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Vanderbilt Researchers Tackle the Analysis Challenges of Multiple-Gene Interactions


Jason Moore and his colleagues at Vanderbilt University are planning to release a free software package in early August that can identify multiple-gene interactions responsible for common diseases.

The software, based on a statistical technique Moore developed called Multifactor-Dimensionality Reduction, collapses the “high-dimensional space” required to analyze genetic information from multiple genes in large patient sets.

Moore explained that the automated method looks at multi-locus genotype combinations within a population and pools those determined to be at high risk into one group and those at low risk into another group. This effectively reduces the genotype predictors to a single one-dimensional variable, which is then evaluated for its ability to predict disease status through cross-validation and permutation testing.

The Vanderbilt researchers tested the method on data compiled on 200 women with breast cancer and 200 women without the disease. Studying 10 functional polymorphisms in five genes involved in estrogen metabolism on an individual basis gave no indication of cancer risk. However, when Moore and his team applied MDR to look at combinations of gene variants, they found that women with four specific polymorphisms were significantly more likely to develop breast cancer than those with fewer of these gene variants.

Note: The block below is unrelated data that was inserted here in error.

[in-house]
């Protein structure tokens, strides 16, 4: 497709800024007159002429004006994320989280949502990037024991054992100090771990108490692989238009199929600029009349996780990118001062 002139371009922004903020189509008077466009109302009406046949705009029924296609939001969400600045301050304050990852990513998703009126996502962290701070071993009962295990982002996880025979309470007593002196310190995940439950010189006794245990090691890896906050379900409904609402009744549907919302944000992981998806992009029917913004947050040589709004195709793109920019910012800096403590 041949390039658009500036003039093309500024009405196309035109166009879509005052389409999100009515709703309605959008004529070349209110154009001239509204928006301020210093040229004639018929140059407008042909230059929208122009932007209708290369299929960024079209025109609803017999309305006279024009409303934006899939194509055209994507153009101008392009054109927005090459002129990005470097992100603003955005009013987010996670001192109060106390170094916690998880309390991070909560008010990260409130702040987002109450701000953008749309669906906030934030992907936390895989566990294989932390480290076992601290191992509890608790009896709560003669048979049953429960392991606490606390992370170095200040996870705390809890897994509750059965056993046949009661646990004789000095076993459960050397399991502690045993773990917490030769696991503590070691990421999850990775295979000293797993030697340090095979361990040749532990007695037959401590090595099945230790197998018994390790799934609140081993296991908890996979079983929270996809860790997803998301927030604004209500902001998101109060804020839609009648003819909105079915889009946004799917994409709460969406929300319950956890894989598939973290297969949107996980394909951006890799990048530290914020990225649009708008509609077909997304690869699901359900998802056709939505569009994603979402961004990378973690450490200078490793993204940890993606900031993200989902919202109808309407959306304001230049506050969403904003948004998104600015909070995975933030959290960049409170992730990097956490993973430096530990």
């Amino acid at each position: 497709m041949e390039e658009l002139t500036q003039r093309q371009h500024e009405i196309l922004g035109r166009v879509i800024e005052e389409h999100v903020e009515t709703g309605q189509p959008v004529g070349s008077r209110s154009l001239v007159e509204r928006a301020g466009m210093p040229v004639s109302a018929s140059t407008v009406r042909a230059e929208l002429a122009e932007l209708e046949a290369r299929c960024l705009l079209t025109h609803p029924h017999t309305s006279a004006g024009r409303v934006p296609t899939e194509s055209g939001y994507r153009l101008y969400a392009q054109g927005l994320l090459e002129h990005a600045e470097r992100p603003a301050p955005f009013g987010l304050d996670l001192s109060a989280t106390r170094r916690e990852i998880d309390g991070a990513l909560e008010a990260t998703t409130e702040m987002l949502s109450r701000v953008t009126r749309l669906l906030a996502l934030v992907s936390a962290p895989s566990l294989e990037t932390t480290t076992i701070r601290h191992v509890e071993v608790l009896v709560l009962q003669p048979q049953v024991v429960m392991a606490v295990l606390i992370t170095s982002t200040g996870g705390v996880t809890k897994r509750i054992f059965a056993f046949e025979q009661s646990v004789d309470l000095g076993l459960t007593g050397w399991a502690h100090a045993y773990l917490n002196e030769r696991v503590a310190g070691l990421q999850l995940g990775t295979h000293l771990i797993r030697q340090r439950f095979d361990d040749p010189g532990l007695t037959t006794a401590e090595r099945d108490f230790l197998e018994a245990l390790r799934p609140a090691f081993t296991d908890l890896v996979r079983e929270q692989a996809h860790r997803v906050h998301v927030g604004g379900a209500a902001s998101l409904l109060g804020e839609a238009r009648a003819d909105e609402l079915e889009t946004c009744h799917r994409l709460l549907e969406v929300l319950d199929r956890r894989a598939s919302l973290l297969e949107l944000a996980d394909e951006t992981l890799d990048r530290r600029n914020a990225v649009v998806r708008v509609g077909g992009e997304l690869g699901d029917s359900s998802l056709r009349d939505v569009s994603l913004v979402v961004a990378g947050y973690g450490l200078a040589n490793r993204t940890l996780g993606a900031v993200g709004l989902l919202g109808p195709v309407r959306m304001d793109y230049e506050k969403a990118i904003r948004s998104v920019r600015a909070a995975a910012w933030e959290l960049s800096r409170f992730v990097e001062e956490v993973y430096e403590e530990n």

“To the best of our knowledge, this is the first time that such a multiple-gene interaction has been identified,” said Moore. The team recently published the results of their study in the American Journal of Human Genetics.

Very few single-gene mutations have been found responsible for common diseases, so Moore and his colleagues think their approach will be of great interest to researchers seeking multiple-gene risk factors. Moore said the technique could also be used to simplify microarray data analysis, an approach he is just beginning to explore.

Moore estimated MDR would be capable of analyzing interactions among as many as 20 genes.

The MDR software will be freely available to academic and non-profit users. While Vanderbilt intends to charge commercial organizations, the price scale hasn’t been finalized yet. It runs on Unix, Linux, and Sun Solaris operating systems.

Moore said he’s had about five requests for the software so far, which will be available at http://phg.

— BT

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